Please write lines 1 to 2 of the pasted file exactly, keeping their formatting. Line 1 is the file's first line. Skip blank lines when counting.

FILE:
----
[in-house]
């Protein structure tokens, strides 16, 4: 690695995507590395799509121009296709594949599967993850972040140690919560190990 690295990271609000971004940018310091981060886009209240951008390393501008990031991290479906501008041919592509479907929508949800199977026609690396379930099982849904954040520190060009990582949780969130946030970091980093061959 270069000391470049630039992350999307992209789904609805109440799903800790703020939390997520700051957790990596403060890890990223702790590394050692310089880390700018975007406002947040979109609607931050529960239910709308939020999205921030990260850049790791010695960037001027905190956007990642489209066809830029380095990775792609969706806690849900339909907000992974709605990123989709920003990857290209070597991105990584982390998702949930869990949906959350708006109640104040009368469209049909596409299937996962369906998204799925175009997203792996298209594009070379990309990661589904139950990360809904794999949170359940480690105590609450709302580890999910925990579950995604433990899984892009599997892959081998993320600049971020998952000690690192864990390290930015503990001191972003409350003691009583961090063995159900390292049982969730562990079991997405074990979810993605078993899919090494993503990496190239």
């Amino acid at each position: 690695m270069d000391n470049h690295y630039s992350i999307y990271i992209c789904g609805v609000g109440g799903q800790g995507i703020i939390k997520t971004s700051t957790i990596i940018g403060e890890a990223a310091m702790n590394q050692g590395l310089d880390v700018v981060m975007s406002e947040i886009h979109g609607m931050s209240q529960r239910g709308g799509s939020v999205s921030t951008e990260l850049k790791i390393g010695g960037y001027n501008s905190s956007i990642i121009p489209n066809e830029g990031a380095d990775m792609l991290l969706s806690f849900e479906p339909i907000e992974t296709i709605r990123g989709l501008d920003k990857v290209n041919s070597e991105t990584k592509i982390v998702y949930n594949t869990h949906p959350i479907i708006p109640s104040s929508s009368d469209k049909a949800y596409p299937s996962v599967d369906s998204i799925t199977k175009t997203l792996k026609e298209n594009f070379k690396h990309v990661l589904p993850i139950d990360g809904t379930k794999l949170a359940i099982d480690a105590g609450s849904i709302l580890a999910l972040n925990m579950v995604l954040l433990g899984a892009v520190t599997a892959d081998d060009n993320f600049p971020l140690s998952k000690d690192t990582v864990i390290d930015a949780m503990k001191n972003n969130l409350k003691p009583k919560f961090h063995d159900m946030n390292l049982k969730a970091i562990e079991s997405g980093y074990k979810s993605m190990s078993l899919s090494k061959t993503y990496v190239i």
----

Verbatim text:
[in-house]
């Protein structure tokens, strides 16, 4: 690695995507590395799509121009296709594949599967993850972040140690919560190990 690295990271609000971004940018310091981060886009209240951008390393501008990031991290479906501008041919592509479907929508949800199977026609690396379930099982849904954040520190060009990582949780969130946030970091980093061959 270069000391470049630039992350999307992209789904609805109440799903800790703020939390997520700051957790990596403060890890990223702790590394050692310089880390700018975007406002947040979109609607931050529960239910709308939020999205921030990260850049790791010695960037001027905190956007990642489209066809830029380095990775792609969706806690849900339909907000992974709605990123989709920003990857290209070597991105990584982390998702949930869990949906959350708006109640104040009368469209049909596409299937996962369906998204799925175009997203792996298209594009070379990309990661589904139950990360809904794999949170359940480690105590609450709302580890999910925990579950995604433990899984892009599997892959081998993320600049971020998952000690690192864990390290930015503990001191972003409350003691009583961090063995159900390292049982969730562990079991997405074990979810993605078993899919090494993503990496190239």